- Mass: 8.6849×1025 kg
- Equatorial Radius: 25,559 km
- Mean Density: 1250 kg/m3
- Period of Rotation: 17.24 hours
- Orbital Period: 84.02 (Earth years)
- Acceleration due to Gravity: 8.69 m/s2
- Mean Orbital Velocity: 24,607 km/h
- Inclination of Axis: 97.77°
- Mean Distance from the Sun: 19.19 AU
The Discovery of Uranus
Sir William Herschel discovered Uranus on 13 March, 1781. This came as a bombshell in the astronomical world, as the other planets had been known since before the start of recorded history. It had never occurred to anyone that there might be another one. Herschel was an instant celebrity. He called the new planet Georgium Sidus, meaning 'star of George', after George III, his patron. After that it was known as Herschel in his honour, before Johann Elert Bode suggested the name Uranus, after the Greek god of the heavens, husband of Gaea and father of the Titans.
A gas giant located between Saturn and Neptune, this planet has drawn little attention to itself. Astronomers noted its tilt but could see few details on its face. However as the first decade of this millennium progressed, advances in adaptive optics2 began to give a better picture of what Uranus is like.
Uranus seems to have been pushed over on to its side. Its axial tilt is 97.77°, which means that it rotates on its side. This means that over most of the planet's surface, the sun does not set once every Uranian revolution, but instead stays above the horizon for half a Uranian year, or 42 Earth years, which is then followed by a similar period of darkness. It also affects the seasons. When Voyager 2 flew by it was the height of austral summer. This meant that the Northern Hemisphere was in frigid darkness facing away from the Sun. Uranus looks very bland, but actually has fast-moving clouds in its upper atmosphere, which are very faint. Its atmosphere is subject to seasonal variations; different things happen as the Sun is in different parts of the Uranian sky.
Uranus, like Neptune, is mainly made up of rocks and ice beneath its atmosphere, but unlike Jupiter and Saturn, it doesn't have large amounts of liquid hydrogen3. The core of Uranus is relatively small and is wrapped in a mantle of pressurised slush composed of ammonia, water and methane. This creates a powerful magnetic field. As the magnetic pole is tilted some 60° to the axis it turns the planet's magnetosphere like a corkscrew.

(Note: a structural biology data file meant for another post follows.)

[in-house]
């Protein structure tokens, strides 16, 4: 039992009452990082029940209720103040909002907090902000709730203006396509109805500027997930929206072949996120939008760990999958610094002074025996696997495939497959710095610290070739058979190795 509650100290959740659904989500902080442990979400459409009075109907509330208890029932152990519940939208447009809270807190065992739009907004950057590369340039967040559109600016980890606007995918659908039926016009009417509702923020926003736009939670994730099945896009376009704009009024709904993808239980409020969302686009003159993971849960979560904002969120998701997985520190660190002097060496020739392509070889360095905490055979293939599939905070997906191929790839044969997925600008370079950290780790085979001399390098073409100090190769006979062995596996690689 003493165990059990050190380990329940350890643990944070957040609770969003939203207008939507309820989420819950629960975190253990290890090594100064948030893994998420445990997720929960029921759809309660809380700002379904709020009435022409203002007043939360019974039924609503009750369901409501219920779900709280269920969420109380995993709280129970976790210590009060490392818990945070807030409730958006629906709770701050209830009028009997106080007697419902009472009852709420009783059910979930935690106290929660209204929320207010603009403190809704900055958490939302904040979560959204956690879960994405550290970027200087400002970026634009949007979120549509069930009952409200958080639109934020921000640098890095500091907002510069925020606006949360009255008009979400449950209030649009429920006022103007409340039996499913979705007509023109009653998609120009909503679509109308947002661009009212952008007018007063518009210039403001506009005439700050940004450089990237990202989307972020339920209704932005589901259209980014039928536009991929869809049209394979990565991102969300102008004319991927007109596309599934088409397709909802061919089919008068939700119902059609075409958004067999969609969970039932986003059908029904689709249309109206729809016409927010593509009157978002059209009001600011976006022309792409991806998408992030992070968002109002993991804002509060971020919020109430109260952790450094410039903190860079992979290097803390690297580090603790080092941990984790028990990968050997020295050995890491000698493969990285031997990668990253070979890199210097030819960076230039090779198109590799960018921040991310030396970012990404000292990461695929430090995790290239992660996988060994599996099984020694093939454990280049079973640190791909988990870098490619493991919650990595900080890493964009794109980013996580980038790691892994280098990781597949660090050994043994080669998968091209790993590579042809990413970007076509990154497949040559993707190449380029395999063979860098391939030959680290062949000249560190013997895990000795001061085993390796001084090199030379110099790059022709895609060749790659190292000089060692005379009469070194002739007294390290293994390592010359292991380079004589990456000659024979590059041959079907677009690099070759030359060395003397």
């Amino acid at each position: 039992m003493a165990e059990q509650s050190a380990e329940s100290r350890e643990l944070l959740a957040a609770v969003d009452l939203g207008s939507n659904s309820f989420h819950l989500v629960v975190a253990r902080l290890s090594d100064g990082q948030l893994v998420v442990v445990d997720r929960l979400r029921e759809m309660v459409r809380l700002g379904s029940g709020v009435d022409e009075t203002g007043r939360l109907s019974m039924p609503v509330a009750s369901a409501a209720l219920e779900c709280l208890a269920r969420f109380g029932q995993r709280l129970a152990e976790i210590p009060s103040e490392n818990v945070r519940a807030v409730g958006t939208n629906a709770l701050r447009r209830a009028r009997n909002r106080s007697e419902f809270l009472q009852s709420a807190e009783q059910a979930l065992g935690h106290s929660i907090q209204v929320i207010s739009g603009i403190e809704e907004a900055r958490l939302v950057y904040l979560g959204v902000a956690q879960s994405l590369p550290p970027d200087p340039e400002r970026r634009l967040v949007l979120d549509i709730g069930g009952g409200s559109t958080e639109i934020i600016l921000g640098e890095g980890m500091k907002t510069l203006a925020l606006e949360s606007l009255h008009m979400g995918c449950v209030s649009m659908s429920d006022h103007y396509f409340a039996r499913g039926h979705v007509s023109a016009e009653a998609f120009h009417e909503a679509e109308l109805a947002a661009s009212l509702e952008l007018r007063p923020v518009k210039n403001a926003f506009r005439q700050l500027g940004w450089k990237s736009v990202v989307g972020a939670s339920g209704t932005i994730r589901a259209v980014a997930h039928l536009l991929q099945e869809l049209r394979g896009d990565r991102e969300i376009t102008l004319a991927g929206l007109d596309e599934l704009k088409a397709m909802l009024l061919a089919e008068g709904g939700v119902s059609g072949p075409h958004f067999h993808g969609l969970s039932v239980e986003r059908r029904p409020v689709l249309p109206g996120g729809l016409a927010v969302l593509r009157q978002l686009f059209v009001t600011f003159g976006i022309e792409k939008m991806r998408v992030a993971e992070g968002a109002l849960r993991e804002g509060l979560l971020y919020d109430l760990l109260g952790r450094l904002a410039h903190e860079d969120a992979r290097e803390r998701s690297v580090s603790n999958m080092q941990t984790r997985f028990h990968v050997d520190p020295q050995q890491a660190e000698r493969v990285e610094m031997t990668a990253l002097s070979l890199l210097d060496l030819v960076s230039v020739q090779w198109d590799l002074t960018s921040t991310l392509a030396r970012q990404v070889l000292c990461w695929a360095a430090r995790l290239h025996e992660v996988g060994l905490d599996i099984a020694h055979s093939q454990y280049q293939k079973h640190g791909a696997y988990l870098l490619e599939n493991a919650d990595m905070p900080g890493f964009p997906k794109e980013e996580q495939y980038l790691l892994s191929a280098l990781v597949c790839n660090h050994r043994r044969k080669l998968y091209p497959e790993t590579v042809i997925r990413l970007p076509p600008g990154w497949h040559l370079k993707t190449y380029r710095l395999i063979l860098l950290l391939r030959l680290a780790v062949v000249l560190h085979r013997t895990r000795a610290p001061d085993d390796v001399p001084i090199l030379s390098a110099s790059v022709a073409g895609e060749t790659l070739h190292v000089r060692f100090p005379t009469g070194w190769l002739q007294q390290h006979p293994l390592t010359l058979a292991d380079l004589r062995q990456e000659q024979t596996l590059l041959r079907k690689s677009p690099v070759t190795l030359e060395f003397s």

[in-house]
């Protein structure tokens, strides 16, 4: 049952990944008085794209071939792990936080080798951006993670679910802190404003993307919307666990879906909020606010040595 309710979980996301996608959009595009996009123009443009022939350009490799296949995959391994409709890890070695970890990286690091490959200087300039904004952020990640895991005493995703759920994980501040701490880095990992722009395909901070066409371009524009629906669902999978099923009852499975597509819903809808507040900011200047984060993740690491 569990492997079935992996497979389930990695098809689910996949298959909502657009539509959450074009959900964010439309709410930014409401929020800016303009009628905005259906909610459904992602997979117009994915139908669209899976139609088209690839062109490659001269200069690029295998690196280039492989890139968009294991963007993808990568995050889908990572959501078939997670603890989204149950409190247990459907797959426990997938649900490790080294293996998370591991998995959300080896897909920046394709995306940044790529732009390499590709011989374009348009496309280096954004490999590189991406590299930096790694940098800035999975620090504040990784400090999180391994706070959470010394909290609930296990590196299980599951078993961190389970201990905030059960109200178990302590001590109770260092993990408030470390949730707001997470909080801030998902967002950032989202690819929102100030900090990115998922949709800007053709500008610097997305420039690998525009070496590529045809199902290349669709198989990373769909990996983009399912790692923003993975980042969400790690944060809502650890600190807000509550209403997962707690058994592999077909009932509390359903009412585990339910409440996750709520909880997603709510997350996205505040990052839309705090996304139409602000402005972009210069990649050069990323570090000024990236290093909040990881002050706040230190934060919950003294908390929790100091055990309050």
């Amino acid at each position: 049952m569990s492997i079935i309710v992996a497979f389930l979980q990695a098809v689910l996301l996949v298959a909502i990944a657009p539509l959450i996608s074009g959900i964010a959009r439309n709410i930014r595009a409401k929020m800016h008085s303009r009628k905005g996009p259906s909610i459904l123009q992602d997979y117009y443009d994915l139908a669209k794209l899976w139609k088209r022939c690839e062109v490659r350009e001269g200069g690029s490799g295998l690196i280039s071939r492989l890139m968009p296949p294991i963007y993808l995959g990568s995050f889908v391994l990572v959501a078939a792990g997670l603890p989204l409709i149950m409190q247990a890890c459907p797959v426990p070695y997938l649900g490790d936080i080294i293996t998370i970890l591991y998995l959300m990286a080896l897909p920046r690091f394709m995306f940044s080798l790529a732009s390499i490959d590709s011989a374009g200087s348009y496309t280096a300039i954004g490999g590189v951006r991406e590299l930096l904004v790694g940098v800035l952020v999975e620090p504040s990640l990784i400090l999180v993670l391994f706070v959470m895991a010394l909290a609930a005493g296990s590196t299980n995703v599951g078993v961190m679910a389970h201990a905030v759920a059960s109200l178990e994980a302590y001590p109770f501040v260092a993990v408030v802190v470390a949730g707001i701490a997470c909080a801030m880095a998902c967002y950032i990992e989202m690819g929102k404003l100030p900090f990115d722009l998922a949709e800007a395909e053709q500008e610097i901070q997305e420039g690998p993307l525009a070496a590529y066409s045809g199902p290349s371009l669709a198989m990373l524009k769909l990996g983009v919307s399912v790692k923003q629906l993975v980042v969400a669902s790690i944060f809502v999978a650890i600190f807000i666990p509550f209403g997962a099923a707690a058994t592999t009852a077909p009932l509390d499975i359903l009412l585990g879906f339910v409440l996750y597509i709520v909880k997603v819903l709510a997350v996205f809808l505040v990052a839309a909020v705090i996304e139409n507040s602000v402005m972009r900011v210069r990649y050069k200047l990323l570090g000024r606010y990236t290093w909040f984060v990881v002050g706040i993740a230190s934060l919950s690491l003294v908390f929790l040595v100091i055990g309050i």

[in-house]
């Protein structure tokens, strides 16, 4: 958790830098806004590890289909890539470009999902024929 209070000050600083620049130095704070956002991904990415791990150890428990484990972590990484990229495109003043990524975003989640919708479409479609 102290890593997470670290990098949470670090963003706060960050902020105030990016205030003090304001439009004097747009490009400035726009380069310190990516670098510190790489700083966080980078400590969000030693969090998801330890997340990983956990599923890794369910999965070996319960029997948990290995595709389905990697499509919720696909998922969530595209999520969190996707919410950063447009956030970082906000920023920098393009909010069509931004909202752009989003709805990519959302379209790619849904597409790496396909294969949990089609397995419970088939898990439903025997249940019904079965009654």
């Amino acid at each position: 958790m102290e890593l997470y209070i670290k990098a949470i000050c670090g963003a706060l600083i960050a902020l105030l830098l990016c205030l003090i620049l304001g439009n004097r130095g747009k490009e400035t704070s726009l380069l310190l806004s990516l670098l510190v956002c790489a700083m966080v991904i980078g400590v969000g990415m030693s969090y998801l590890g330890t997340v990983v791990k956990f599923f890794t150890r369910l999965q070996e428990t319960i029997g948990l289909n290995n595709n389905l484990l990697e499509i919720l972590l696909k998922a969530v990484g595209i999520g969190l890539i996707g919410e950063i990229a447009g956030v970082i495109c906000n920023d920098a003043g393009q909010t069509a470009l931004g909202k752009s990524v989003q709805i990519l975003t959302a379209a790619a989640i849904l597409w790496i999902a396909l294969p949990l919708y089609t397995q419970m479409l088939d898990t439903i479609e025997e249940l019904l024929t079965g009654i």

The Rings and Satellites
In 1977 an astronomical team of the Kuiper Airborne Observatory led by James L Elliot first observed the planet's rings. The rings are named, beginning at the inner ring: Alpha, Beta, Gamma, Delta and Epsilon. The team of Elliot, Dunham and Mink later found a further four rings which were verified by Voyager 2 in 1986, and also identified two more. Now there is a total of 13 rings thanks to two detected by the Hubble in 2005. The rings are quite dark, like those of Jupiter, with the brightest being the Epsilon ring.
Astronomers continue to find moons around Uranus. Up to 2009, 27 had been discovered. All are named after Shakespearean characters except Umbriel and Belinda, who are characters from Alexander Pope's 1712 poem The Rape of the Lock. The moons are listed here in order of year of discovery.
|Name||Equatorial Radius (km)||Year|
At one point, astronomers 'lost' two of Uranus' satellites, Cordelia and Ophelia. They shepherd the Epsilon ring, and were discovered by Voyager 2. They are both very small, and were being tracked prior to observations by the Hubble Space Telescope when they were lost, although happily they have been found again now.
The h2g2 Tour of the Solar System
Take the h2g2 Shuttle for your whistle-stop tour of the Solar System.
- Next Stop (Inward Journey):
- Next Stop (Outward Journey):